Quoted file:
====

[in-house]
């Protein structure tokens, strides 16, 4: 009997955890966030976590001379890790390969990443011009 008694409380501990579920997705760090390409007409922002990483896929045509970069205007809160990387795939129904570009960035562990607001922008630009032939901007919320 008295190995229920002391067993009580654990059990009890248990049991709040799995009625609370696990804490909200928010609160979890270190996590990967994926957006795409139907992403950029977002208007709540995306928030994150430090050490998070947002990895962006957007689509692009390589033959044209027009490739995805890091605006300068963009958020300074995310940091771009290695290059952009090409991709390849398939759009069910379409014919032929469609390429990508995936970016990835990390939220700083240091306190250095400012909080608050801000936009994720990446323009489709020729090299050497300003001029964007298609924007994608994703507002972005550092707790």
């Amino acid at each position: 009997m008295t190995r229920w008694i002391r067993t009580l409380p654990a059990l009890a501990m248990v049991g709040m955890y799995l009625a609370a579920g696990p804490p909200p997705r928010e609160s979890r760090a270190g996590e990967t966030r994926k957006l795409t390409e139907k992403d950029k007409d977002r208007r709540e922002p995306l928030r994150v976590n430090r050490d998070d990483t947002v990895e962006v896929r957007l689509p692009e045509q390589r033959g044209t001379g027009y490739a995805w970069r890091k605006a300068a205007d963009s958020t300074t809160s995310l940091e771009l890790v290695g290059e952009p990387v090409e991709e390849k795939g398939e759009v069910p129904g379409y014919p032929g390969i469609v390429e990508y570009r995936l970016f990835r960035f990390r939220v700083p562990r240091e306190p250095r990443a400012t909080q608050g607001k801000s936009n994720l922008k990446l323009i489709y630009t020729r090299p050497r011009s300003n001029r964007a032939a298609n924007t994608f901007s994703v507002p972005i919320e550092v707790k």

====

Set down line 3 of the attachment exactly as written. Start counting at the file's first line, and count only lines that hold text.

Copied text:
């Amino acid at each position: 009997m008295t190995r229920w008694i002391r067993t009580l409380p654990a059990l009890a501990m248990v049991g709040m955890y799995l009625a609370a579920g696990p804490p909200p997705r928010e609160s979890r760090a270190g996590e990967t966030r994926k957006l795409t390409e139907k992403d950029k007409d977002r208007r709540e922002p995306l928030r994150v976590n430090r050490d998070d990483t947002v990895e962006v896929r957007l689509p692009e045509q390589r033959g044209t001379g027009y490739a995805w970069r890091k605006a300068a205007d963009s958020t300074t809160s995310l940091e771009l890790v290695g290059e952009p990387v090409e991709e390849k795939g398939e759009v069910p129904g379409y014919p032929g390969i469609v390429e990508y570009r995936l970016f990835r960035f990390r939220v700083p562990r240091e306190p250095r990443a400012t909080q608050g607001k801000s936009n994720l922008k990446l323009i489709y630009t020729r090299p050497r011009s300003n001029r964007a032939a298609n924007t994608f901007s994703v507002p972005i919320e550092v707790k």